Film: Alagan Alagi
Cast: Jack Michael, Aarushi, A Venktesh, Ravi Maria, Sams, Arthi
Director: Nanda Periyasamy
Director-turned-actor Nanda Periyasamy returns to direction after a fairly long hiatus. Blending a style of fiction and documentary, the director attempts to strike a different chord. The film opens with Selva who sets out with his team in a caravan to audition people for a TV show called Alagan Alagi, and encounters different kinds of people. The director seems to have taken inspiration from the Iranian film Salaam Cinema . A film within a film, Salaam... documented the real-life experience of a director, who records on camera his interviews with thousands of people who had turned up to audition for his new film.
As Selva cruises on his caravan hunting for fresh talent for the TV show, auditioning aspirants and recording it on his camera, people from different walks of life turn up. Many are even willing to part with their hard earned money. The aspirants include a cop who struts about in front of the camera giving different poses, an aged man who seems like he will soon breathe his last, some terrorists and Jothi, a domestic help, among others. Each of them talk about their passion, experiences and grievances to the camera. The director springs a surprise towards the intermission, where we get to know the background of Selva and his crew, and their agenda. Its the type of script where in the initial part ,any sequence can be added or removed without disturbing the flow. But while the Iranian film had moments of humour during the auditioning, and reflected various segments of its society, this one has a dry flat narration. Selva’s interest in Jothi, who was being exploited by her employers for their own selfish end, gets the duo in trouble. It’s payback time when Selva and his crew find the cop they had conned, and Jothi’s employers are hot on their tracks. The early sequences are different and interesting. But when it gets serious with Selva in reform-mode, it becomes a tad tedious, and the narration lags. There are about seven songs, a couple of them pleasantly tuned, and aesthetically shot.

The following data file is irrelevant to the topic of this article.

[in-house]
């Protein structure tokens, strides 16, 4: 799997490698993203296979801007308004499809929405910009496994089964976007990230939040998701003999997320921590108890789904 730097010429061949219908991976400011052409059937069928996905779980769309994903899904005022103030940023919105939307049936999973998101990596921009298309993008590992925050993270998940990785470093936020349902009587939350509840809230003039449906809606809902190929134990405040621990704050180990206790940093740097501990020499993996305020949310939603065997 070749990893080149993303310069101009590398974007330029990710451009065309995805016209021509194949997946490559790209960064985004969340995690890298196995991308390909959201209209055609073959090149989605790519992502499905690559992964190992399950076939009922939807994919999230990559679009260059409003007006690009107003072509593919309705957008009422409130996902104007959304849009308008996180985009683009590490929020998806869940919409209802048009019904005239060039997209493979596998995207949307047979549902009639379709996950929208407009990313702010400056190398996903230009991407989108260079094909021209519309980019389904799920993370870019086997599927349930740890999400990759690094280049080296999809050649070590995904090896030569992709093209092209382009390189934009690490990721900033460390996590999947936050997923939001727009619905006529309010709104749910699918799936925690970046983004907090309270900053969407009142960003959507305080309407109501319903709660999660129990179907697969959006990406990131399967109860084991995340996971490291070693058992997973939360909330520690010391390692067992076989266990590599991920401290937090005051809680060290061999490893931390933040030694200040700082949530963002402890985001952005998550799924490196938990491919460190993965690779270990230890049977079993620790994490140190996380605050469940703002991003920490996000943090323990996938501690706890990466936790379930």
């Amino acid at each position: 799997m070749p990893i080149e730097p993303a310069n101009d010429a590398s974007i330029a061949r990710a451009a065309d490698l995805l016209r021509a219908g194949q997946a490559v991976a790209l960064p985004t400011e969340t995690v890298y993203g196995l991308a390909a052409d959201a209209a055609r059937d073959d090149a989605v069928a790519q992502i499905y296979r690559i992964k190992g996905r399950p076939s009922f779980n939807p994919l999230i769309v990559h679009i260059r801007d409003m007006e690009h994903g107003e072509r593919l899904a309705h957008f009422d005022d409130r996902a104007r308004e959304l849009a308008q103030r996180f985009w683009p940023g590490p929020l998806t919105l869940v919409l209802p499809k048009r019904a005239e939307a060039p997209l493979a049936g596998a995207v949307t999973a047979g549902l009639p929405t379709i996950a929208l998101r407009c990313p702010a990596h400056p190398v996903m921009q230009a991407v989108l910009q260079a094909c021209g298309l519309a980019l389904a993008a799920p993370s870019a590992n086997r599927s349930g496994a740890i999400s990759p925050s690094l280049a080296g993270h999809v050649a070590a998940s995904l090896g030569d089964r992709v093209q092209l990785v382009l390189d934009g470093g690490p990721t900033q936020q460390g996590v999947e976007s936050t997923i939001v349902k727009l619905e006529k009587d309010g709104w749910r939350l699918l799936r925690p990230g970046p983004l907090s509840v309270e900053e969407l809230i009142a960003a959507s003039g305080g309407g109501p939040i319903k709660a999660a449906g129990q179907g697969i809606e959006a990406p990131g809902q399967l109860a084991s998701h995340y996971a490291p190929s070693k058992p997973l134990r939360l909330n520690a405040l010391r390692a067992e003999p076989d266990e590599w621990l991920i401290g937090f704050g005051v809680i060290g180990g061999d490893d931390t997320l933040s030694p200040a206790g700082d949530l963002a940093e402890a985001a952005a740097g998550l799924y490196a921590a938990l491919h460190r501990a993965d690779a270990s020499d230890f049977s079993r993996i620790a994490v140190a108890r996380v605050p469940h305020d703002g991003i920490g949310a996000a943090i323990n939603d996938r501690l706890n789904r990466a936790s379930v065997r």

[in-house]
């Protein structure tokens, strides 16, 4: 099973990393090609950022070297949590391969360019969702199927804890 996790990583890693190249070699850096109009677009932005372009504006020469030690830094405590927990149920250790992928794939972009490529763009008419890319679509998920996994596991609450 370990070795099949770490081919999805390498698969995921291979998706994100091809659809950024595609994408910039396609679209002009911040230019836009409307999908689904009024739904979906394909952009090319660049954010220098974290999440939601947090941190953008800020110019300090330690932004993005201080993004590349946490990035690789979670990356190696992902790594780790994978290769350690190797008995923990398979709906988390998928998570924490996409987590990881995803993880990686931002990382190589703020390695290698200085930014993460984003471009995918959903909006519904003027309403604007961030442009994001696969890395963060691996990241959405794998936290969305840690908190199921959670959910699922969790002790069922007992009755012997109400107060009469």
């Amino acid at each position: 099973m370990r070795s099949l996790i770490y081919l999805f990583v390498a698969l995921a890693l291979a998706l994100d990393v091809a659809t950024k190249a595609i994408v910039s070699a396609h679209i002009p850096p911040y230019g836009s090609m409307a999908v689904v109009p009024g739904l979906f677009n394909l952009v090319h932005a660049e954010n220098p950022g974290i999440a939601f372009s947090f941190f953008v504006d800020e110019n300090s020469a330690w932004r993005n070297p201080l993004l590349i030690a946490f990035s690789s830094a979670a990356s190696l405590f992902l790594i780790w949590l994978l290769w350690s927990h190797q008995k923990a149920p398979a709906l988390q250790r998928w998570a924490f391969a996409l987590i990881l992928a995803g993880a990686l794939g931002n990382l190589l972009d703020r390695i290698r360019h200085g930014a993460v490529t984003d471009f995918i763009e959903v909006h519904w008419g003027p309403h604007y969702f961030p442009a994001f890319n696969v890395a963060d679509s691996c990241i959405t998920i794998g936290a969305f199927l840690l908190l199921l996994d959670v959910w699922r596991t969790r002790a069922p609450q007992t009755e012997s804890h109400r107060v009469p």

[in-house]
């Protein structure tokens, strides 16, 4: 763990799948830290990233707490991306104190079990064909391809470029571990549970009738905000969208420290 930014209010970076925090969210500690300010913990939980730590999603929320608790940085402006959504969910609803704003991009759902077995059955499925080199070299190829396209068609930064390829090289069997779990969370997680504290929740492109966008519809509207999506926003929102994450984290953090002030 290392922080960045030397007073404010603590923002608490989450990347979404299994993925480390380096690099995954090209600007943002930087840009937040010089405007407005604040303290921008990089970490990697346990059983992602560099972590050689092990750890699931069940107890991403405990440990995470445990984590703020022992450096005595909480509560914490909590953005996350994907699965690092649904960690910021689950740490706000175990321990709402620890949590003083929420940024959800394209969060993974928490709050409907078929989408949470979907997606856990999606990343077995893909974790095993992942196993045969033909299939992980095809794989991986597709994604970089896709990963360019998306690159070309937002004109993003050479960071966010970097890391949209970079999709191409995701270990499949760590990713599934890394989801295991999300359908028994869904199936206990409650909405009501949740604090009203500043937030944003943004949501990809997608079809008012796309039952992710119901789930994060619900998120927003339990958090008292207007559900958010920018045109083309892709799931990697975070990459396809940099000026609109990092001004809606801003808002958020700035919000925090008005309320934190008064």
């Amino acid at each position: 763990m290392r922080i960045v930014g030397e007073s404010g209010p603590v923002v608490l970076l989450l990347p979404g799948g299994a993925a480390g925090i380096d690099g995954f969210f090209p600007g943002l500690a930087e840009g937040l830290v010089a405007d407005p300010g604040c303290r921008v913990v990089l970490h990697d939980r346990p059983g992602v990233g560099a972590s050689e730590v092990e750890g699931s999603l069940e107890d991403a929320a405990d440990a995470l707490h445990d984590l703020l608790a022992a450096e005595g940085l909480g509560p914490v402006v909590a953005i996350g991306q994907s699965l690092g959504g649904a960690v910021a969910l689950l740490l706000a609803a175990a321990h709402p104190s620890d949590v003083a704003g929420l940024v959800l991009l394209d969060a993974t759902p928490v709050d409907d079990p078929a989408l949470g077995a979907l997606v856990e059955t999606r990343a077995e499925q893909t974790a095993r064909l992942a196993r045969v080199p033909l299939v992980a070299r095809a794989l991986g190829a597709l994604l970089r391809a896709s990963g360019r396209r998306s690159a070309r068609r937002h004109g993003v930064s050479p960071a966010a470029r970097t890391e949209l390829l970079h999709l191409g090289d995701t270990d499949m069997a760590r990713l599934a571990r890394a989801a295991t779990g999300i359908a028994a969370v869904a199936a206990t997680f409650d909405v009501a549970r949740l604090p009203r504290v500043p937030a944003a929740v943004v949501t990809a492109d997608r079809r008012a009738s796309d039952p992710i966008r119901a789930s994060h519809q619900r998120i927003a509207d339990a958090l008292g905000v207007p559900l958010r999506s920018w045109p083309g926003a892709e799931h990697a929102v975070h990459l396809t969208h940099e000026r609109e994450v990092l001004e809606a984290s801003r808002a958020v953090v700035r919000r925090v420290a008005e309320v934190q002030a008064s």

But forced in towards the latter part, they further slacken the pace. Jack Michael (from Malayalam film Mohabbath) makes a promising debut on the Tamil screen.
Aarushi’s lip sync at times may fall short, but the debutant actress does well. Its a poignant ending, carrying hope for a new beginning and the film strikes a different chord. But it could have been crafted in a more interesting and appealing way to the audience.